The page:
Google’s original rationale for collecting and analyzing search behaviors was to benefit the users of its search product by delivering intuitively correct results. Its subsequent expansion of collection efforts emerged from the realization that its main and, perhaps, only business was as an advertisement broker, enabling it to launch itself as a very profitable public company. What better illustration of good data gone bad?
And yet, good versus bad is not always so clear. In the outrage — of some of us — about the alleged use of Facebook data (via Cambridge Analytica) by Donald Trump and the Brexit campaigns in 2016, it is often forgotten that analytics of vast troves of personal data, supported by Google CEO Eric Schmidt, was credited as a major contribution to Barack Obama’s success in 2008 and 2012.
Nuance aside, the disturbing implication of the extractive imperative as applied to data are summed up in Shoshana Zuboff’s The Age of Surveillance Capitalism:
Just as industrial civilization flourished at the expense of nature and now threatens to cost us the Earth, an information civilization shaped by surveillance capitalism and its new instrumentarian power will thrive at the expense of human nature and will threaten to cost us our humanity. The industrial legacy of climate chaos fills us with dismay, remorse, and fear. As surveillance capitalism becomes the dominant form of information capitalism in our time, what fresh legacy of damage and regret will be mourned by future generations?... This mobilization [of surveillance] and the resistance it engenders will define a key battleground upon which the possibility of a human future at the new frontier of power will be contested.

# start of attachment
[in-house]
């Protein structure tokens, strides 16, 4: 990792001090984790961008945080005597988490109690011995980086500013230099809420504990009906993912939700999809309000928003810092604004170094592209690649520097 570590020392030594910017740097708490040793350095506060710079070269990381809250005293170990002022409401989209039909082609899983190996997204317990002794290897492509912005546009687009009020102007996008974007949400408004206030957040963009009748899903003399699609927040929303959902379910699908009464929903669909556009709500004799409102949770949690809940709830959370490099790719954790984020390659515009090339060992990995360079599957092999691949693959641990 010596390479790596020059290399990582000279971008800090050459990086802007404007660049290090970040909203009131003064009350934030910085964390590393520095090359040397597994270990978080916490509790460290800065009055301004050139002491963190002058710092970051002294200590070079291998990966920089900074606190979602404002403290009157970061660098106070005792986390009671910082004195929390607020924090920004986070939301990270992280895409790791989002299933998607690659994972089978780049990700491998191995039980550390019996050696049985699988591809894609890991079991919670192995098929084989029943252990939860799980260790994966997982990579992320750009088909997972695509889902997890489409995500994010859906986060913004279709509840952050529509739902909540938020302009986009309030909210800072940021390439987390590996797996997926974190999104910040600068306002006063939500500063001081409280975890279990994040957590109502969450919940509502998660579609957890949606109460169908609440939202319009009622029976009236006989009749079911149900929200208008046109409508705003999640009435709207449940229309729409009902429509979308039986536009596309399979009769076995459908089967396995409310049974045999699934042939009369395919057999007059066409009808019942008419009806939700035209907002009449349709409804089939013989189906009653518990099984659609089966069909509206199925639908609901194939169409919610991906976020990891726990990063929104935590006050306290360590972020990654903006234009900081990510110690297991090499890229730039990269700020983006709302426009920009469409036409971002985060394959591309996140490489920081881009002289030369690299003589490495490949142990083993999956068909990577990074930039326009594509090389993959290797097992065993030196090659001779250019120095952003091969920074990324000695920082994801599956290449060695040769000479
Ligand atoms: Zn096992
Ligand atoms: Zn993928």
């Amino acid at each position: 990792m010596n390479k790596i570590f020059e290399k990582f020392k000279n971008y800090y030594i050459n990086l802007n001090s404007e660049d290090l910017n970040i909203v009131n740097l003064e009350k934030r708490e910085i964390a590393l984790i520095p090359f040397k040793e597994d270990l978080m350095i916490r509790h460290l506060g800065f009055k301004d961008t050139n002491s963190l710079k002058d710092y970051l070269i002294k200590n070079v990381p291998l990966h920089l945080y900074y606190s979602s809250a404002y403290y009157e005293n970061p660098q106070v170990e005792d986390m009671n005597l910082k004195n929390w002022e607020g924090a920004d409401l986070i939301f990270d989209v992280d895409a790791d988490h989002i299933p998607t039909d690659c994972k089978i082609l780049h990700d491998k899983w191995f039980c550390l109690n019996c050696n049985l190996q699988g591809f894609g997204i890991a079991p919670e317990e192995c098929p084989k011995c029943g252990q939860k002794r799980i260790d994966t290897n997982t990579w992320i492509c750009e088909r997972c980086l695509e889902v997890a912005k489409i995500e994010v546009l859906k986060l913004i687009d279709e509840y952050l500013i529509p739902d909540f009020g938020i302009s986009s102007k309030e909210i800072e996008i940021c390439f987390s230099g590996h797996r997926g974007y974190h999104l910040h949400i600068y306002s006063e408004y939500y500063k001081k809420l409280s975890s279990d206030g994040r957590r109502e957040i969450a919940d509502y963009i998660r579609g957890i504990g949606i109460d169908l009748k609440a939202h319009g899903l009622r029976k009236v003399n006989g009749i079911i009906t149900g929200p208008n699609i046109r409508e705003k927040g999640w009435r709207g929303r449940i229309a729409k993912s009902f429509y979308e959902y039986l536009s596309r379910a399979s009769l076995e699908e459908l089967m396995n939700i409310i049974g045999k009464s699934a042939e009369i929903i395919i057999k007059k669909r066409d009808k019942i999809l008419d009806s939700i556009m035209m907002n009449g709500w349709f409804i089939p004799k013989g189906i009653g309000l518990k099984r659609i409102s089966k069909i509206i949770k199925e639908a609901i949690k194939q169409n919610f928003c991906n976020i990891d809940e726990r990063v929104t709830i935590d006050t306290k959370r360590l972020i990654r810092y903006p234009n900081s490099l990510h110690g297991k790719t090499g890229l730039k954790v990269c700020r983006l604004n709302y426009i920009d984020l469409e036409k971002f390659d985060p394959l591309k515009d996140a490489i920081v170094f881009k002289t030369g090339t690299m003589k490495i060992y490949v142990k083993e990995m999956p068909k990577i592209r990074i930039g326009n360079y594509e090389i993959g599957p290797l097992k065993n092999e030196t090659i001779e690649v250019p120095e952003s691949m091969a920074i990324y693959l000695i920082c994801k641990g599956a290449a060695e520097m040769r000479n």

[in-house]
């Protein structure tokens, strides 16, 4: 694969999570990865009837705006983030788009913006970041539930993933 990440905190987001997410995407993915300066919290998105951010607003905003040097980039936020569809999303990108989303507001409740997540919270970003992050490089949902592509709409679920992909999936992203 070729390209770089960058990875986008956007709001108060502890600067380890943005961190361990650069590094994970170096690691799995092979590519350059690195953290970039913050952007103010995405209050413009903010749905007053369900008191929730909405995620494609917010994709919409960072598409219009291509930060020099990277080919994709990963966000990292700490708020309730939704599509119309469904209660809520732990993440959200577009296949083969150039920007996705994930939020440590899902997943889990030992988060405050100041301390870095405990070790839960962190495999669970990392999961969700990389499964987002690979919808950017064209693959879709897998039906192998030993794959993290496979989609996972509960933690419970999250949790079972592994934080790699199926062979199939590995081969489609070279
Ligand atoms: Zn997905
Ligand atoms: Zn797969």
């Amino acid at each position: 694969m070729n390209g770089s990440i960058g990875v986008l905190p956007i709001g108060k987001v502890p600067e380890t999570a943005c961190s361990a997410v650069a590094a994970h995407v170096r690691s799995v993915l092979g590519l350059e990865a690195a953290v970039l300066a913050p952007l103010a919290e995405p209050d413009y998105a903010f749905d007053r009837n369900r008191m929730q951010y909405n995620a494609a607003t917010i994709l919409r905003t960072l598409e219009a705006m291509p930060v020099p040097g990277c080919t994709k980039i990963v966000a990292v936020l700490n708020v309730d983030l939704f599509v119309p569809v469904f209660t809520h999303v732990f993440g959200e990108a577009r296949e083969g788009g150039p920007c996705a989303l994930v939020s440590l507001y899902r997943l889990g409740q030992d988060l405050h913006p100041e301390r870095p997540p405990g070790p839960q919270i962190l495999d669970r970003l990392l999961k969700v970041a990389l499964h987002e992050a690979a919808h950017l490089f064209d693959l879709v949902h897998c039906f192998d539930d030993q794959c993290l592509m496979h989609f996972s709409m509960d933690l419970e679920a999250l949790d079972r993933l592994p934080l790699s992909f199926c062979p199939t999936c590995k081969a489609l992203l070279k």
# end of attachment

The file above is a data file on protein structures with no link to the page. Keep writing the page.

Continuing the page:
Surveillance capitalism is founded on a belief in an unfettered and unregulated freedom to collect data at will and analyze it in breadth and depth, far beyond the understanding and (real) consent of the people who provide it, mostly unwittingly. Such pervasive data collection, analytics, and prediction drives this new form of capitalism, incapable of being understood within previous models. The insidious danger is that it transforms the market and, indeed, society into a fully asymmetrical information environment, where data gatherers know everything about the individual, who knows little or nothing about them. This offers a small elite — both political and commercial — unprecedented power to direct public attention and action with near-total certainty of the outcomes. Zuboff asserts that we are seeing worldwide, independent attempts to achieve these ends.
When Good Data Goes Bad: Conclusion I
The data didn’t go bad, but the use to which it was put was dramatically changed and that new use drove the collection of even more categories and volumes of personal behavior data. In any digital transformation program, the lesson is to define early on the purpose of your data collection, consider and approve its ethics, and then strongly resist any temptation to expand the scope of use without a comprehensive ethical review.